Dwayne Morgan: I started off song writing, but quickly switched to poetry when I realized that I couldn’t sing. I’ve since teamed up with a local artist named Matisse, and we’ve started song writing together. I’ve always had a love for photography, so I’ve started to pursue that a bit more as well. After filming a few short films, based on my poetry, I’ve recently written my first feature length movie, and I’ll be tackling my first one man show in the New Year. I think for me, it’s all about the story, and finding new ways to tell them. With each new way, there’s a new audience that gets exposed to what you do.
Format: Can you talk about your movie?
Dwayne Morgan: The movie is called â€œA Moment Between Friends,â€ and is an adaptation of my poem, Train 16A from my book, â€œThe Making of A Man.â€ Without going into details, it’s about a group of four high school friends who make a bet that they shouldn’t have. Once they’ve reached the point of no return, everything falls apart, and their lives are changed forever.
Format: Why did you start Up From The Roots?
Dwayne Morgan: When I first got started it was hard finding places to perform, so I decided to start my own company that produced events, so that I’d always have a place to perform. I met with the principal at my old high school, and he agreed to lend me the school to do my first show, which included a performance from now famous music video director, Little X. On that night, Up From The Roots was born, and it’s been going strong since 1994.
Format: How have you seen the company grow since its inception?
Dwayne Morgan: Well, the business started with $300 from my OSAP student loan. We were able to do our first show with that budget. We’ve now moved to the point where some of our shows cost over $10,000 to produce. When Up From The Roots first started, I was the only artist affiliated with the company, now we have singer Lorraine Reid (seven Juno nominations), dancer and choreographer Tamla Matthews, and Comedian Jean Paul. We also have a number of artists who are affiliated with the business.
â€œWell, the business started with $300 from my OSAP student loan. We were able to do our first show with that budget. We’ve now moved to the point where some of our shows cost over $10,000 to produce.â€
Format: Talk about the different events you put on, or have put on over the years. What do you feel each brings out that others donâ€™t? Why is each event important?
Dwayne Morgan: We’ve done a number of things from Jazz to dance, to poetry and comedy. We, UFTR, believe in bringing art to the people in all of it’s many forms. Sometimes we add dance to a poetry show to expose people to something that they might not otherwise be exposed to. We’re always looking for new ways to bring concepts to people. For example in 2005 we did a show called Spoken Wordz where we tried to show the connection and similarities between the spoken word and stand up comedy. We’ve mixed the spoken word with jazz, but most important, we run a monthly open mic where artists can come and do their thing. We use the open mic as an opportunity to see new artists that are out there, so that we can book them on other gigs.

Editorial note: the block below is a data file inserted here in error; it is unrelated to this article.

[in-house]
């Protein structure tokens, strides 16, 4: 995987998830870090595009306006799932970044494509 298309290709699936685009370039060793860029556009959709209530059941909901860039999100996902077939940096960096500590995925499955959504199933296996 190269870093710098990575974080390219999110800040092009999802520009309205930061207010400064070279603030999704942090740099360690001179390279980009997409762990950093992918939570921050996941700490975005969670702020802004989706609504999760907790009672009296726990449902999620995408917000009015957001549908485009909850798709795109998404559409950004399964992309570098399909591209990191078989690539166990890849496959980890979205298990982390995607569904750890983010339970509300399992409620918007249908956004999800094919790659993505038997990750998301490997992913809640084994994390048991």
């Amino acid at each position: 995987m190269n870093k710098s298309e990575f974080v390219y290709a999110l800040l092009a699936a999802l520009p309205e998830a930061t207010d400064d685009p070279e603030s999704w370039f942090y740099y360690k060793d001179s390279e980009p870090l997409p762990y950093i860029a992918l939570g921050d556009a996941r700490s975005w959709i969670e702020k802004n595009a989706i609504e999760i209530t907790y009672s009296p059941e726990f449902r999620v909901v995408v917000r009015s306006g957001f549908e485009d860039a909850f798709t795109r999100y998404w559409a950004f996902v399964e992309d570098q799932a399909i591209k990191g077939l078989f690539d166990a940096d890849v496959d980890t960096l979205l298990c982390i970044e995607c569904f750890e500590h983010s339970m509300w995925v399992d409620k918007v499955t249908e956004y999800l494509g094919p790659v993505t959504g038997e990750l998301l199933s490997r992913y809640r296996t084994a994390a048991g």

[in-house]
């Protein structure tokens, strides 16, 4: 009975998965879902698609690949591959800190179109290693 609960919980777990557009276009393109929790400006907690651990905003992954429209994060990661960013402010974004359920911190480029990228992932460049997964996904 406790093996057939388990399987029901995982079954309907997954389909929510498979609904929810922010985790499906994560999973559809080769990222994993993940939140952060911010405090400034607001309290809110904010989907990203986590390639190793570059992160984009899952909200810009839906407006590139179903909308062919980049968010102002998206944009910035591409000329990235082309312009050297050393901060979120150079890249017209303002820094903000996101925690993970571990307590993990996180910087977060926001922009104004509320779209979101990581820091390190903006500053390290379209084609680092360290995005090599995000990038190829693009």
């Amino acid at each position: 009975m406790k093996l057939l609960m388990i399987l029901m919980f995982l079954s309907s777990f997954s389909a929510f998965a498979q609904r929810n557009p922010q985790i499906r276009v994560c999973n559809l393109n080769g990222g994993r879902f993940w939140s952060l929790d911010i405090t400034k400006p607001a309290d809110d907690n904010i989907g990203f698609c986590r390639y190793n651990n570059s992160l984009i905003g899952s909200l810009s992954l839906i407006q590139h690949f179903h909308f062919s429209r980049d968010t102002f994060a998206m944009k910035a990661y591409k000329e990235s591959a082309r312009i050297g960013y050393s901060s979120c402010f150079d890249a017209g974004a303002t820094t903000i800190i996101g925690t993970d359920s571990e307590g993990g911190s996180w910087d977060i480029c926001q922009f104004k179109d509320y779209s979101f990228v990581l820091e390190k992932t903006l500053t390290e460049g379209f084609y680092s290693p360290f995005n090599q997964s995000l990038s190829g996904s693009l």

Format: The spoken word scene in Toronto seems very tight-knit. Is that true? If so, why has it developed like that?
Dwayne Morgan: There is nothing tight knit about the scene in Toronto. There are a number of little groups and cliques all doing their own thing. There is very little cohesion. As much as I’ve done for the scene and the artists in it, I remain one of, if not the most hated people on the scene. I don’t get caught up with that though. I’ve got my own goals and vision that I’m working on. I still give opportunities to many of those who have negative things to say about me.
Format: Why are you one of the most hated people in the Toronto spoken word scene?
Dwayne Morgan: I do a lot on the scene. Everyone wants to have their name out there, but not everyone is willing to work as hard as I do, so when you see someone doing the things that you want to do, it’s easier to be a hater than it is to step your game up. I also produce a lot of the bigger spoken word events on the scene, and am known internationally for doing so, and people often feel slighted if they aren’t on the bill when a big show comes around. I don’t try to please anyone but the audience that has been supporting me since 1994. I do 150 performances a year, which gives me the opportunity to see what works and what doesn’t. With that information I’m able to plan events and book the artists that are going to give the audience the best experience.
â€œRussell Simmons is already exploiting the art form for profit, and any time you start to pump money into art, it often ceases to be art and ends up looking like todayâ€™s hip-hop.â€
Format: What are your plans for the future of UFTR?
Dwayne Morgan: Up From The Roots will continue to bring quality entertainment to the masses. One of the things that we’re known for, is giving people quality for their money. We’re always brainstorming and looking for new ideas. We always want to stay relevant. Earlier this year we produced the Carte Blanche Comedy album featuring Jean Paul and Marc Trinidad. People might see more release in the future. UFTR is pretty organic, so there’s nothing set in stone.
Format: How has slam poetry evolved over the last 5, 10, 20 years? Where is slam poetry going in the future?
Dwayne Morgan: The major changes within the slam scene over the past few years are the number of people involved, and the international scope of the genre. There are artists who travel from city to city, winning slams to pay their rent.
Things are still developing, however, it’s hard to say when the tipping point will come. Russell Simmons is already exploiting the art form for profit, and any time you start to pump money into art, it often ceases to be art and ends up looking like todayâ€™s hip hop.
More info: http://www.upfromtheroots.ca/